|PG-Clothed Vitruvian Man for Middle School|
One of my goals in my middle-school math classes is to cross pollinate with lots of common knowledge. The younger grades in our K-12 charter school use the Core Knowledge Sequence of books edited by E.D. Hirsh Jr, which provides a basis for common language our multi-cultural students can share. For example, if I say "We're in the red", students may have no context for the expression.
I like to use "The Vitruvian Man" as a first week activity for my 8th grade students. I provide some background information about Leonardo Da Vinci. (Most of the students know him as a Ninja Turtle.) I was so glad to see the exhibition of Da Vinci's drawings at the Museum of Fine Arts earlier this summer.
While looking at the Vitruvian Man, we talk about the proportions of the human figure, and the hypothesis that our height and wingspan are close to equivalent. Note: use rich vocabulary and use a small pre-lesson to introduce. Assign students to add the vocab to the Word Wall. The students then measure each others wingspans and heights, and they each record the results for the whole room in the table provided. It has 5 columns; name, height I, wingspan I, height II, wingspan II. We use the columns II later in the year to re-measure and look at growth throughout the room... great lesson on percent of change!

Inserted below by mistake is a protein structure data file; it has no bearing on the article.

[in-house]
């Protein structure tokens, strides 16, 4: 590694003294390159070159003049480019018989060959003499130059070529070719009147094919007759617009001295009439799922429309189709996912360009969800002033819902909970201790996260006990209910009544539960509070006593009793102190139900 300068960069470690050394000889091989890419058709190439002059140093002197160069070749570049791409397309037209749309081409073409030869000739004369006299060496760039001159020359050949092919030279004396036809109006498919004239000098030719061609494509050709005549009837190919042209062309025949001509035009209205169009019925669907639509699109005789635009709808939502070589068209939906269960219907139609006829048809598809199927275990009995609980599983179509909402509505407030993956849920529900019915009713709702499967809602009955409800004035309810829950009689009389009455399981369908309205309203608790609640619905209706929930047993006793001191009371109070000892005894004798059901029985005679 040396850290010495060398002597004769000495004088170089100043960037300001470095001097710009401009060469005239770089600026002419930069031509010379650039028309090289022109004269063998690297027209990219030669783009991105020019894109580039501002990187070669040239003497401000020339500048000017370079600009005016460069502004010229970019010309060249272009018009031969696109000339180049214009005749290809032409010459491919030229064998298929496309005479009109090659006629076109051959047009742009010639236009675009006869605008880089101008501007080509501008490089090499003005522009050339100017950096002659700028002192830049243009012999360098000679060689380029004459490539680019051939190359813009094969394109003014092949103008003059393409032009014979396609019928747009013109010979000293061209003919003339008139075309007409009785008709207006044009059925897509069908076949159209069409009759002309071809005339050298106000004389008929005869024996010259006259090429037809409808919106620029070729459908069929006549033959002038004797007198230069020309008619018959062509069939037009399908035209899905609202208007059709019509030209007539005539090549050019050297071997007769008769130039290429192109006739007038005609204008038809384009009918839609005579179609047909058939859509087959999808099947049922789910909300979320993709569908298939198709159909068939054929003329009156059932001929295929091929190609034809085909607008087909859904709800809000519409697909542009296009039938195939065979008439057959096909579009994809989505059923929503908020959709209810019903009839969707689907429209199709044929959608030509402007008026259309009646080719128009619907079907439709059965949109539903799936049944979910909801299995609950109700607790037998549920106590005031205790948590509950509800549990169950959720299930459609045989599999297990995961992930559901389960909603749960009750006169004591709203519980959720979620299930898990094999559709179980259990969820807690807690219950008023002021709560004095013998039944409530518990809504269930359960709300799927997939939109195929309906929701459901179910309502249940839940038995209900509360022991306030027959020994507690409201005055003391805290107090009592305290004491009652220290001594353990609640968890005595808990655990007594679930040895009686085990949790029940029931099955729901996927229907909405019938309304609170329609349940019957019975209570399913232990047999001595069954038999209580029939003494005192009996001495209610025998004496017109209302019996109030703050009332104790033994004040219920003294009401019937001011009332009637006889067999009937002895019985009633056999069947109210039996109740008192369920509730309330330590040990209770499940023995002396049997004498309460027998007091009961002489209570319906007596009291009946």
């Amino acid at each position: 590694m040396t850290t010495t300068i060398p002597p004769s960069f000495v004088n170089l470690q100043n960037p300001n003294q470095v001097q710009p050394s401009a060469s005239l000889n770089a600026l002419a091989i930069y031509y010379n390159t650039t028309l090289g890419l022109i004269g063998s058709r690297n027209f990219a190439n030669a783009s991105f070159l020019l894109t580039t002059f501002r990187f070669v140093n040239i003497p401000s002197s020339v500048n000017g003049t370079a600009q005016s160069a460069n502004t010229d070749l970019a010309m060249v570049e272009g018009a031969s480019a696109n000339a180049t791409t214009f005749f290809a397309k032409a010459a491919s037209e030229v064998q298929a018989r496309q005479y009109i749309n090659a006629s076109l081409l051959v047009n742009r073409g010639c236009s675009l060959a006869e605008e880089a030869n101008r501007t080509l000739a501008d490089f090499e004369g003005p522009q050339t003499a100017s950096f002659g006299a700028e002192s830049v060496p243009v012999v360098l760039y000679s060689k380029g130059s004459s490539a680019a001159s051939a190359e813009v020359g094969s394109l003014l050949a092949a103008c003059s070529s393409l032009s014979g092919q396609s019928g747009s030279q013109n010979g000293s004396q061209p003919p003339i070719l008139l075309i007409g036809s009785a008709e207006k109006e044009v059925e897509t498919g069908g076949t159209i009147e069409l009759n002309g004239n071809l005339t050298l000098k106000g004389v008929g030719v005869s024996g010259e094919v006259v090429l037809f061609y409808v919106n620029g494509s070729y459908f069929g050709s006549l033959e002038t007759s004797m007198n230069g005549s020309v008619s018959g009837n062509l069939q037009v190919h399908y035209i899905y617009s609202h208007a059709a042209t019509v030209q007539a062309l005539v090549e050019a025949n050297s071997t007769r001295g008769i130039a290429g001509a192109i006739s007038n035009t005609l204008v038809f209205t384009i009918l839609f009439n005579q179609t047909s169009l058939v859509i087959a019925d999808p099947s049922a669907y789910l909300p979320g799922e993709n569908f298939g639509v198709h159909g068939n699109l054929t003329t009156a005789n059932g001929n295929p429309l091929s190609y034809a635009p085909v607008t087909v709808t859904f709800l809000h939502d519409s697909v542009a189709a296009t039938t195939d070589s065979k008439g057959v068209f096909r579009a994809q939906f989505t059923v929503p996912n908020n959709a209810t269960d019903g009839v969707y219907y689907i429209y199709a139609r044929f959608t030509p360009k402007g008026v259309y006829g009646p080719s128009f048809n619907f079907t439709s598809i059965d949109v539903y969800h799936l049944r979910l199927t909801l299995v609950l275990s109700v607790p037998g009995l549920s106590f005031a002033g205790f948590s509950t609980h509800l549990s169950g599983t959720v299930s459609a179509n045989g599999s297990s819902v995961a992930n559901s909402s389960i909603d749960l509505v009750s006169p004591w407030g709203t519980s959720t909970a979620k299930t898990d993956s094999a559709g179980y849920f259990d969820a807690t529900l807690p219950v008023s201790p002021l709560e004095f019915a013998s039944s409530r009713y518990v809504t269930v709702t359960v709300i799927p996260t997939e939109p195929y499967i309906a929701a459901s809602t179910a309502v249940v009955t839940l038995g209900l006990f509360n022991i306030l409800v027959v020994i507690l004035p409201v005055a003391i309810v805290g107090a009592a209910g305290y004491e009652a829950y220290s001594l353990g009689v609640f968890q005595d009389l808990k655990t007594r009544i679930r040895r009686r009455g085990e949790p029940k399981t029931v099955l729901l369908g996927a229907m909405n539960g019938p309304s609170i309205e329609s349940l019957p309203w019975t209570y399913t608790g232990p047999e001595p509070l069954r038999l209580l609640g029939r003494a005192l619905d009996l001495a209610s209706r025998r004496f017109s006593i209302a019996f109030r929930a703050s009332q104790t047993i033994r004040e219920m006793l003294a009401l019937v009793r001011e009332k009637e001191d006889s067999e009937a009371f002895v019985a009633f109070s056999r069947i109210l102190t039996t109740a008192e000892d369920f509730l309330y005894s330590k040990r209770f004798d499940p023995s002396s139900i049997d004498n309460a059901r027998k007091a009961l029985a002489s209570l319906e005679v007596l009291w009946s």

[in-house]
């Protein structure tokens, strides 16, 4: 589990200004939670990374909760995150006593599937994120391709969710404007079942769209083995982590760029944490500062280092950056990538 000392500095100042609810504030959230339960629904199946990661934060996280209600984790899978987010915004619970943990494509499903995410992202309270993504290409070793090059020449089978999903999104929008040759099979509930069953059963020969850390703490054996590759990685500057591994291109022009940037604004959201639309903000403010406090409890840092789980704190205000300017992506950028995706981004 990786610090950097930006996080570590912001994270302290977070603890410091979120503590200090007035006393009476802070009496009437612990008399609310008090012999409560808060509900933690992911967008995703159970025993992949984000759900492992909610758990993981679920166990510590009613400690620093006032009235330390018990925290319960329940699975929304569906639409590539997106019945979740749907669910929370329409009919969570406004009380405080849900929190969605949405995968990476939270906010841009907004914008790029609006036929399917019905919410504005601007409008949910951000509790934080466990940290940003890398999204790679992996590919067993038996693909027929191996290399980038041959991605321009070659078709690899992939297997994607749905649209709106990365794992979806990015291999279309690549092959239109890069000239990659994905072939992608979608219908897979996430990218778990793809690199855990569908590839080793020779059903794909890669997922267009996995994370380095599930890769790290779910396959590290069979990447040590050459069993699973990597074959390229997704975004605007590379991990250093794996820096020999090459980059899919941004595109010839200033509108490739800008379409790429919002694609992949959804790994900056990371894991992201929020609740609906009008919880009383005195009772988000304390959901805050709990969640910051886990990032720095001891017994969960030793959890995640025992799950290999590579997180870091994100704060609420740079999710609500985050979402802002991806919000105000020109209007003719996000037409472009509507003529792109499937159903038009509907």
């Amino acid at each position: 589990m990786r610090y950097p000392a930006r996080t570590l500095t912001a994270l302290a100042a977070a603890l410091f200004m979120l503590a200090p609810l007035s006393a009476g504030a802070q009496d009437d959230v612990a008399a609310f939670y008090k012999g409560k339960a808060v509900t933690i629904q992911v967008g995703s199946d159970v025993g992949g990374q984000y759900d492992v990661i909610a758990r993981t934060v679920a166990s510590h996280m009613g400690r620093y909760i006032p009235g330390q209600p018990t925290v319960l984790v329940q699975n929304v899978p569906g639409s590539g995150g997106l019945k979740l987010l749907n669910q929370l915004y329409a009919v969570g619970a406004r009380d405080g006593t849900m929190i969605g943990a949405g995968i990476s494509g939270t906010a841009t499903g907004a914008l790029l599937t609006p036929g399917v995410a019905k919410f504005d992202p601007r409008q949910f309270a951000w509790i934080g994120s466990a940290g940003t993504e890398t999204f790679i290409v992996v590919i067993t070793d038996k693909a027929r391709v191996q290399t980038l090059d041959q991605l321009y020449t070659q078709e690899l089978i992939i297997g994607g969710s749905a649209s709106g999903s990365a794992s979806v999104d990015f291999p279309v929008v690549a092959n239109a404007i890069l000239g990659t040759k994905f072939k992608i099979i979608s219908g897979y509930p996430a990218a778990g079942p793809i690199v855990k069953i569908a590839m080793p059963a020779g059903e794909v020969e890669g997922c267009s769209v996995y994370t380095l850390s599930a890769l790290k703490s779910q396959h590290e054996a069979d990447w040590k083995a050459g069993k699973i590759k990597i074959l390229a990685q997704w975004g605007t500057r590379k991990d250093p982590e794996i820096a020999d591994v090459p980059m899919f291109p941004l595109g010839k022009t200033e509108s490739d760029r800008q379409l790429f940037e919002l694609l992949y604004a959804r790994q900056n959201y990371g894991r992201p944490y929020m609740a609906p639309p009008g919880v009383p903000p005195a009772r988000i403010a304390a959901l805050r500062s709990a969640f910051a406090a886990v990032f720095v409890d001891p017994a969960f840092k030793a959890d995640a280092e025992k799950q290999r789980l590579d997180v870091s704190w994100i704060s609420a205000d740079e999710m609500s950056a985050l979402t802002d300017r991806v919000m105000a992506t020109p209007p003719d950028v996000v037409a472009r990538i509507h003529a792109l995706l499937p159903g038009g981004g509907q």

(Measure across the back!!! Girls will quickly realize why.) I have prepped by creating two measurement stations in the room with meter sticks (or yard sticks) taped to the wall, or door jam. When I use yard sticks, I tape the stick one yard from the floor.
We use this data periodically throughout the year, but finish this activity by finding mean, median, any mode and range. The collected data is a great basis for later lessons on scatter plots, percent of change, data representation in box and whisker plots and other graphs. Have fun with it!
BTW, when you pull the data out later, you'll need to know the idiom "Good things come in small packages" because there will always be one student who hasn't grown even a smidge.
Thanks for checking out my new Math blog. I look forward to your comments.